Commentary: The Real Trade Wars Will Be at Home
By Paul Magnusson
President George W. Bush may have raised eyebrows when he drank straight from a water bottle at a diplomatic dinner at the Summit of the Americas in Quebec. But when it came to the core of the meeting, creating a free-trade zone among the 34 democracies from the Canadian Arctic to the tip of Argentina, an enthusiastic Bush passed his first world leadership test. Speaking to his fellow heads of state, Bush pledged to make winning congressional backing to jumpstart the stalled negotiations, leading the effort to fashion the world's largest free trade zone, and finally bringing home a completed deal to Washington by 2005 "among my top priorities."
It's an ambitious goal with big potential payoffs for Bush and the hemisphere's economy. The White House reasons that economic integration of the Americas could boost growth throughout the region, support struggling democracies and, most important, provide the nation's downtrodden farm and manufacturing sectors with a vast new export market. Establishing the Free Trade Area of the Americas (FTAA) would also eclipse President Clinton's achievement of knitting the U.S., Mexico, and Canada together in the North American Free Trade Agreement of 1994.
NIT-PICKING. But Bush faces even bigger political hurdles wresting a trade deal out of Congress than did Clinton. Add to that resistance from some Latin leaders and reluctance by protected U.S. industries to face import competition. Even the first step won't be easy: getting authority from Congress to negotiate the FTAA on a legislative "fast track," which would force Congress to approve or deny whatever deal Bush brings to them--without amendments. Fast track, which lapsed in 1994, is also crucial to Latin leaders. None wants to sign a trade pact with Bush only to have to renegotiate it with a nitpicking Congress.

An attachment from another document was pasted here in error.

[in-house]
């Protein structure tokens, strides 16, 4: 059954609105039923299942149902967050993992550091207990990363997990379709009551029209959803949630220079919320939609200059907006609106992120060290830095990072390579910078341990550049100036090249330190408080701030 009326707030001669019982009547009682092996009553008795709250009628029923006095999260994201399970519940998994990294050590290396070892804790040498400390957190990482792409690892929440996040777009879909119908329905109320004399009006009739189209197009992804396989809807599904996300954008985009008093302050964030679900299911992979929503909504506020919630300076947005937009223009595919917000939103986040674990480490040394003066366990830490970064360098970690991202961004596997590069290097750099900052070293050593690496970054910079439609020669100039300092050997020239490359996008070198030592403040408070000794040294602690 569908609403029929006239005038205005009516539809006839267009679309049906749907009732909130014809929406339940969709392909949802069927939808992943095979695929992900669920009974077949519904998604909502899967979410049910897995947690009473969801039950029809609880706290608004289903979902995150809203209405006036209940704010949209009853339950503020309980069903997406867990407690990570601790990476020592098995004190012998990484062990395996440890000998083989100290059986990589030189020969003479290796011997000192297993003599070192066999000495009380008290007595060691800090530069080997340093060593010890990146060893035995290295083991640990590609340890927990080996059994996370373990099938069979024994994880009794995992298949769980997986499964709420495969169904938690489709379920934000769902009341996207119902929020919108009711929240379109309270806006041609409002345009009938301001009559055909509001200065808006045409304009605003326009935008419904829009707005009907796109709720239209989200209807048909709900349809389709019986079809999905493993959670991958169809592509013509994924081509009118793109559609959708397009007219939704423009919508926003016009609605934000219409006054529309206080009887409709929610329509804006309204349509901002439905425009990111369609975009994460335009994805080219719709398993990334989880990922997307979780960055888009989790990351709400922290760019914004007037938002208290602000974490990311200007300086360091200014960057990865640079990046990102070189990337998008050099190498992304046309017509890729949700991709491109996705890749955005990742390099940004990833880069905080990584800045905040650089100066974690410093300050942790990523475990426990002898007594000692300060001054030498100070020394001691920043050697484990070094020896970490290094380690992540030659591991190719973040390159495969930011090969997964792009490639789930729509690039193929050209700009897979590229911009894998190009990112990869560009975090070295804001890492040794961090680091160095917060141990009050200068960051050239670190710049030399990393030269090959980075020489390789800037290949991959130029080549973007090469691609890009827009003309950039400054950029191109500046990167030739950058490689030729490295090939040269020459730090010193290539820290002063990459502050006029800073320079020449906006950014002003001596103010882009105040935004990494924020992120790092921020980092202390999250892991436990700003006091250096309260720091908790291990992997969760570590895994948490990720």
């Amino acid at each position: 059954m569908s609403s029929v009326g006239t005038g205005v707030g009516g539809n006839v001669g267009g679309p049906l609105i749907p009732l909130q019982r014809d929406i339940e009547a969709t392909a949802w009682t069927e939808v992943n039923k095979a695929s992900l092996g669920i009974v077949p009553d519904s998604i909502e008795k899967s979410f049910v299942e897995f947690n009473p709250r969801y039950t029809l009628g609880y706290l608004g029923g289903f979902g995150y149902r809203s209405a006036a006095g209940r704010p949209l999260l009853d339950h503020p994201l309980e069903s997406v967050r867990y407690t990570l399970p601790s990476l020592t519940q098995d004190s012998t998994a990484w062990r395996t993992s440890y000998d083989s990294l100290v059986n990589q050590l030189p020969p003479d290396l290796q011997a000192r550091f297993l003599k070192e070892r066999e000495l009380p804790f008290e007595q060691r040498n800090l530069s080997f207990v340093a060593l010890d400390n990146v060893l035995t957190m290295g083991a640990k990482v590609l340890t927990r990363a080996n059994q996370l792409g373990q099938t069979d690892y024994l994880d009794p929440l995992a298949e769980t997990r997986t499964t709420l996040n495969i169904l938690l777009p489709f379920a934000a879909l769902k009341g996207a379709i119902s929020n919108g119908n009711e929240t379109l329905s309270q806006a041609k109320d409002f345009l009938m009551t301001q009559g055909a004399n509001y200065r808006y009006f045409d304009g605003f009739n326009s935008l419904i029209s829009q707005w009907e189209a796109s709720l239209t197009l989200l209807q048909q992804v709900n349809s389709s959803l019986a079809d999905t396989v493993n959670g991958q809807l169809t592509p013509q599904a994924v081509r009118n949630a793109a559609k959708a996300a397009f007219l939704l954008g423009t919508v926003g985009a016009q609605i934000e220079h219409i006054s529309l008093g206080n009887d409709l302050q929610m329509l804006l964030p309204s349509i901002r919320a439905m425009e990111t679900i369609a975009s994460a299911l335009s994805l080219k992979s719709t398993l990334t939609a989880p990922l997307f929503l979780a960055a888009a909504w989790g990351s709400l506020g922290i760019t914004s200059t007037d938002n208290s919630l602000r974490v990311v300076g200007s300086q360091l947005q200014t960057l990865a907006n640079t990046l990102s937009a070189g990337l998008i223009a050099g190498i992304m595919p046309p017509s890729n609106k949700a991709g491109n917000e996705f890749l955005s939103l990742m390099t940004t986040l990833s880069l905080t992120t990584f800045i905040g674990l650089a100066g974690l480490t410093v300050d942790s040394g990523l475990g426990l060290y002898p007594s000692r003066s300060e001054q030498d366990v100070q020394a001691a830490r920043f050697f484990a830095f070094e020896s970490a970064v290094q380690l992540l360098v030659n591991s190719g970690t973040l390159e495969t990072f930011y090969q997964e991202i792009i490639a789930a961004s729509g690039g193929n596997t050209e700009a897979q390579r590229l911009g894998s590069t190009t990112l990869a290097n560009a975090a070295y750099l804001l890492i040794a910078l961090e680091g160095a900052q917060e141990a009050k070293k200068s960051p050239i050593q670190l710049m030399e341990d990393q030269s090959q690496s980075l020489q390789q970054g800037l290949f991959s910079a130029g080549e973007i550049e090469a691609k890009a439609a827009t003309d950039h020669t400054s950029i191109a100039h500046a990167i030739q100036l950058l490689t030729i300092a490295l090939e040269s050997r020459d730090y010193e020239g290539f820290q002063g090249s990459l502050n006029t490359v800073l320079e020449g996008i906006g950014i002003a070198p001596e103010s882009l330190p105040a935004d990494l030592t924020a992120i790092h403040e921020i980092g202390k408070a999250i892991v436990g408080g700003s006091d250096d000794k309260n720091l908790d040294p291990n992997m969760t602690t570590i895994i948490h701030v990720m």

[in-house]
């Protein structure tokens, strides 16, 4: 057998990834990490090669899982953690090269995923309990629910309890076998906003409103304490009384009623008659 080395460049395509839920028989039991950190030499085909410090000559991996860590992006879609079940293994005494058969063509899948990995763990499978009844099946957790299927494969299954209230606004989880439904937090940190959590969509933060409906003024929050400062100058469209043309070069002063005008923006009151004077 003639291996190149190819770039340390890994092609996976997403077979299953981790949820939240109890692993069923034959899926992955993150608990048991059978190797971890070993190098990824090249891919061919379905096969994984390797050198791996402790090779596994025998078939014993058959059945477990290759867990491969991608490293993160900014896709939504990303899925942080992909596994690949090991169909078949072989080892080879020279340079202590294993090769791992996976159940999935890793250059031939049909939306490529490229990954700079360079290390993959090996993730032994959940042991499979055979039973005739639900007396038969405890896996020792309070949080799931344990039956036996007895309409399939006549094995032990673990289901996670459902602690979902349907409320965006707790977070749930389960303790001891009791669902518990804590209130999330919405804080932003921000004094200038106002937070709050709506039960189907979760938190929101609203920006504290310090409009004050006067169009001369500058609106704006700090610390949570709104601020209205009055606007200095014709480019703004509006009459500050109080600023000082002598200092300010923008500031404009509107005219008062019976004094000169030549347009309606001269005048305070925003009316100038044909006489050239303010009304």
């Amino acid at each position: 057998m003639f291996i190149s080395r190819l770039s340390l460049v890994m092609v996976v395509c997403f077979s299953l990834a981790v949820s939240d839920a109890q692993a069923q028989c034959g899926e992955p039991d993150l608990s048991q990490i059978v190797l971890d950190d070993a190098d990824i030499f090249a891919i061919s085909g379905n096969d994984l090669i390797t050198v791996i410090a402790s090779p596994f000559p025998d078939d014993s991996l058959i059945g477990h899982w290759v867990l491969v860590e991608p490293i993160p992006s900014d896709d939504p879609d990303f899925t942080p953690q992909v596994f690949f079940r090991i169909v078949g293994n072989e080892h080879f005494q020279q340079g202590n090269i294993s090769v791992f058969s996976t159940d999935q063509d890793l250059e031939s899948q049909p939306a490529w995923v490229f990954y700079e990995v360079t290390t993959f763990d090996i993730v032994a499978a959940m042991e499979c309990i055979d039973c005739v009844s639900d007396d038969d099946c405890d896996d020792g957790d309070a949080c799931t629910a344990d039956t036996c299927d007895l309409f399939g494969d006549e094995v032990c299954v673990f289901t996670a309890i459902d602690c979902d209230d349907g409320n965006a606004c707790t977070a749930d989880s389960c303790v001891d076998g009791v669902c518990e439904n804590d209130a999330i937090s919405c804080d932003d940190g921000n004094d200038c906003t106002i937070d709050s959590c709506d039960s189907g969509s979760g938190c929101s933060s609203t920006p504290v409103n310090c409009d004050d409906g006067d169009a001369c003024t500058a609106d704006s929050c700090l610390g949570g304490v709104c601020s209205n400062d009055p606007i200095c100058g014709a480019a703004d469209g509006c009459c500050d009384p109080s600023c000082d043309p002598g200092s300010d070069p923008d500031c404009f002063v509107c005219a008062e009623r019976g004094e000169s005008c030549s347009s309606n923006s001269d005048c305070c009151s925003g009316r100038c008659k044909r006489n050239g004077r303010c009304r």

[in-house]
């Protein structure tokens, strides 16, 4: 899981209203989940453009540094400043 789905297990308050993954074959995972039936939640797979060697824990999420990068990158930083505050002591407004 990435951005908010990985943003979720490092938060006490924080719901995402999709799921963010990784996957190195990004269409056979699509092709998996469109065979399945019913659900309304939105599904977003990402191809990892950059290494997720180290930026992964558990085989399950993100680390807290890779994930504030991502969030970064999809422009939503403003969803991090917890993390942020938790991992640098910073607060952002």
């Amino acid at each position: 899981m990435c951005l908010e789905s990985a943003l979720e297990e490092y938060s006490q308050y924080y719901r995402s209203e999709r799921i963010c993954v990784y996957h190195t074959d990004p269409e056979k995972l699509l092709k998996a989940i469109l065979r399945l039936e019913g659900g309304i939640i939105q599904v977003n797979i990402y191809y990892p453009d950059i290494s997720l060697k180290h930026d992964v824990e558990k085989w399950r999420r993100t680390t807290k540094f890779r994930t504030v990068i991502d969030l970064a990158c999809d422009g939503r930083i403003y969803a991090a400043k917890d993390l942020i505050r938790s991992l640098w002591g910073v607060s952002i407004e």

But the White House as yet has no plan for getting fast track, other than to change the yet-to-be-drafted bill's name to "trade promotion authority." Democrats insist that the legislation must commit the President to negotiate protections for the environment and workers' rights directly into the FTAA. Although most business groups are in favor, as long as trade sanctions aren't used as enforcement tools, the Administration has been hesitant.
That's because there is outright resistance on the GOP right. House Majority Leader Richard K. Armey (R-Tex.), insists that "trade is too important to be compromised by the ideology" of labor leaders and environmentalists. But if Armey gets his way, Dems will balk. Says Representative Sander M. Levin (D-Mich.), the top Democrat on the House trade subcommittee: "They can't just send up something and shove it through." That's a reference to the strong-arm tactics the GOP leadership used in getting Bush's tax bill through the House on a straight party-line vote. Since some anti-trade Republicans can be expected to vote against fast track, Bush may need votes from 20 or more Democrats in the closely divided House.
Even if Bush gets the congressional go-ahead, he's still not home free. Powerful U.S. industries will fight to keep high tariffs, quotas, and subsidies. Brazil, for example, wants access to the U.S. markets for its citrus, sugar, and vegetables; it also wants the U.S. to cut its crop subsidies. That doesn't wash with GOP Senator Charles Grassley, the Iowa farmer who chairs the Finance Committee. Standing by a barricade while dabbing tear gas from his eyes with a handkerchief in Quebec, Grassley said: "That's not going to happen within the FTAA; we are not going to unilaterally disarm."
Bush could overcome such reluctance in Congress by selling voters on the benefits of globalization. Ultimately, the true test of his skills as a world leader may yet depend on his ability to persuade the American public.
Magnusson covers international trade from Washington.